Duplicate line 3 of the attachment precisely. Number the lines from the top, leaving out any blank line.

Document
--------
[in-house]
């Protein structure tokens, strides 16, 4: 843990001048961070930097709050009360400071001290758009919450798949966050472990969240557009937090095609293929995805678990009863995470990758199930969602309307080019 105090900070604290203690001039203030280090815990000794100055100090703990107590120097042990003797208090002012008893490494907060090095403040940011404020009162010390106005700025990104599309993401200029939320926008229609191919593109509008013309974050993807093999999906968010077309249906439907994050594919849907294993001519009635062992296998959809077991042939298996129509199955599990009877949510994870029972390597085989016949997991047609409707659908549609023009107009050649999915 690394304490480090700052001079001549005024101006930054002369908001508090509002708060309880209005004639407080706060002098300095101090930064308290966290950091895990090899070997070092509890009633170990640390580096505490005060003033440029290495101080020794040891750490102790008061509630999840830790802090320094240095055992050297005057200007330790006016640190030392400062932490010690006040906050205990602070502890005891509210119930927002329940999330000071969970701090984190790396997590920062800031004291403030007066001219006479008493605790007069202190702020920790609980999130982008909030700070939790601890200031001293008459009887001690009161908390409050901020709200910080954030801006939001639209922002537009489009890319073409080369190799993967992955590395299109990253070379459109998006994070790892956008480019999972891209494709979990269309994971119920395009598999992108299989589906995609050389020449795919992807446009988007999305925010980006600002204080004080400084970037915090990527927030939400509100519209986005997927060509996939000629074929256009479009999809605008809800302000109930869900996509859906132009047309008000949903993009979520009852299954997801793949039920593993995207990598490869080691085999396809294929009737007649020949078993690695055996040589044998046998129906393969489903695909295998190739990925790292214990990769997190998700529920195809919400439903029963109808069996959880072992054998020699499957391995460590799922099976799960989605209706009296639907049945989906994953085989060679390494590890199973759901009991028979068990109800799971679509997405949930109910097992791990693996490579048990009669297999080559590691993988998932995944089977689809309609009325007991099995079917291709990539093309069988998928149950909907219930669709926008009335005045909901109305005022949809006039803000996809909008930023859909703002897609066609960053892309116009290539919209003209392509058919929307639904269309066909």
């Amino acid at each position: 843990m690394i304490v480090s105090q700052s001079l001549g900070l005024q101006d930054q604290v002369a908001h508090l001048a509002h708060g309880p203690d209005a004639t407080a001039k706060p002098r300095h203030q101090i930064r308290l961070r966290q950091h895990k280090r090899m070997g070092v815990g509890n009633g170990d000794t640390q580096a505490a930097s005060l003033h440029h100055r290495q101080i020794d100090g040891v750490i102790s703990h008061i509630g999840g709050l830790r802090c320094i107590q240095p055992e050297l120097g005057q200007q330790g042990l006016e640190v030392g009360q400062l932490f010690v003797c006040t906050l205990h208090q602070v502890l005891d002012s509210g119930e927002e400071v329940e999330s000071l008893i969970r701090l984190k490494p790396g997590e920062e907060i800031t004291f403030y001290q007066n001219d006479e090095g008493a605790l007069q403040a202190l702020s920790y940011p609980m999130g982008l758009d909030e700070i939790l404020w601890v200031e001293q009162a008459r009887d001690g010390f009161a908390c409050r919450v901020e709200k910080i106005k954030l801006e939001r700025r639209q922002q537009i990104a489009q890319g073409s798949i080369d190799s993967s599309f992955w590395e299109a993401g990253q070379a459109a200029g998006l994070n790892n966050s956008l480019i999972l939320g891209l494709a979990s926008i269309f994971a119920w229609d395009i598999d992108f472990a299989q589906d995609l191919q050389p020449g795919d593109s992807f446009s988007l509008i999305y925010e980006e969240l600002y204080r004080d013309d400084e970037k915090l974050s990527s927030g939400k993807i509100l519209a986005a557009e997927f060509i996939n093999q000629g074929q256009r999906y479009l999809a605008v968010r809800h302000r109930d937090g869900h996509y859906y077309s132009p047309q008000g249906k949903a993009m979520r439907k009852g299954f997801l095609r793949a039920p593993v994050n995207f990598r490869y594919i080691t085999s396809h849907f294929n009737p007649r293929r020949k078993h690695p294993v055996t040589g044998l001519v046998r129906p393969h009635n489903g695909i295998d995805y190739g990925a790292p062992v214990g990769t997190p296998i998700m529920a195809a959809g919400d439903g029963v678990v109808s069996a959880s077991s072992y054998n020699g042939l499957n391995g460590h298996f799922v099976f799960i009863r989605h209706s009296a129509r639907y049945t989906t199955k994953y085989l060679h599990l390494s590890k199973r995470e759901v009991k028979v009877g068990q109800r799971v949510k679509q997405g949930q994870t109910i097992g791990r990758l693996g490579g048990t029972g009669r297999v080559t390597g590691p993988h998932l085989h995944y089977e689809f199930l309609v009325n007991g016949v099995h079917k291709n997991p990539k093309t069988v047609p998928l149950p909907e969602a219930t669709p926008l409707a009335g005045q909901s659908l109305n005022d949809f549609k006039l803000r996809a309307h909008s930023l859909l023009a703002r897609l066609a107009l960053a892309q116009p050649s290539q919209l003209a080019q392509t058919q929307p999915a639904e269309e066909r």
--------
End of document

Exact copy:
């Amino acid at each position: 843990m690394i304490v480090s105090q700052s001079l001549g900070l005024q101006d930054q604290v002369a908001h508090l001048a509002h708060g309880p203690d209005a004639t407080a001039k706060p002098r300095h203030q101090i930064r308290l961070r966290q950091h895990k280090r090899m070997g070092v815990g509890n009633g170990d000794t640390q580096a505490a930097s005060l003033h440029h100055r290495q101080i020794d100090g040891v750490i102790s703990h008061i509630g999840g709050l830790r802090c320094i107590q240095p055992e050297l120097g005057q200007q330790g042990l006016e640190v030392g009360q400062l932490f010690v003797c006040t906050l205990h208090q602070v502890l005891d002012s509210g119930e927002e400071v329940e999330s000071l008893i969970r701090l984190k490494p790396g997590e920062e907060i800031t004291f403030y001290q007066n001219d006479e090095g008493a605790l007069q403040a202190l702020s920790y940011p609980m999130g982008l758009d909030e700070i939790l404020w601890v200031e001293q009162a008459r009887d001690g010390f009161a908390c409050r919450v901020e709200k910080i106005k954030l801006e939001r700025r639209q922002q537009i990104a489009q890319g073409s798949i080369d190799s993967s599309f992955w590395e299109a993401g990253q070379a459109a200029g998006l994070n790892n966050s956008l480019i999972l939320g891209l494709a979990s926008i269309f994971a119920w229609d395009i598999d992108f472990a299989q589906d995609l191919q050389p020449g795919d593109s992807f446009s988007l509008i999305y925010e980006e969240l600002y204080r004080d013309d400084e970037k915090l974050s990527s927030g939400k993807i509100l519209a986005a557009e997927f060509i996939n093999q000629g074929q256009r999906y479009l999809a605008v968010r809800h302000r109930d937090g869900h996509y859906y077309s132009p047309q008000g249906k949903a993009m979520r439907k009852g299954f997801l095609r793949a039920p593993v994050n995207f990598r490869y594919i080691t085999s396809h849907f294929n009737p007649r293929r020949k078993h690695p294993v055996t040589g044998l001519v046998r129906p393969h009635n489903g695909i295998d995805y190739g990925a790292p062992v214990g990769t997190p296998i998700m529920a195809a959809g919400d439903g029963v678990v109808s069996a959880s077991s072992y054998n020699g042939l499957n391995g460590h298996f799922v099976f799960i009863r989605h209706s009296a129509r639907y049945t989906t199955k994953y085989l060679h599990l390494s590890k199973r995470e759901v009991k028979v009877g068990q109800r799971v949510k679509q997405g949930q994870t109910i097992g791990r990758l693996g490579g048990t029972g009669r297999v080559t390597g590691p993988h998932l085989h995944y089977e689809f199930l309609v009325n007991g016949v099995h079917k291709n997991p990539k093309t069988v047609p998928l149950p909907e969602a219930t669709p926008l409707a009335g005045q909901s659908l109305n005022d949809f549609k006039l803000r996809a309307h909008s930023l859909l023009a703002r897609l066609a107009l960053a892309q116009p050649s290539q919209l003209a080019q392509t058919q929307p999915a639904e269309e066909r």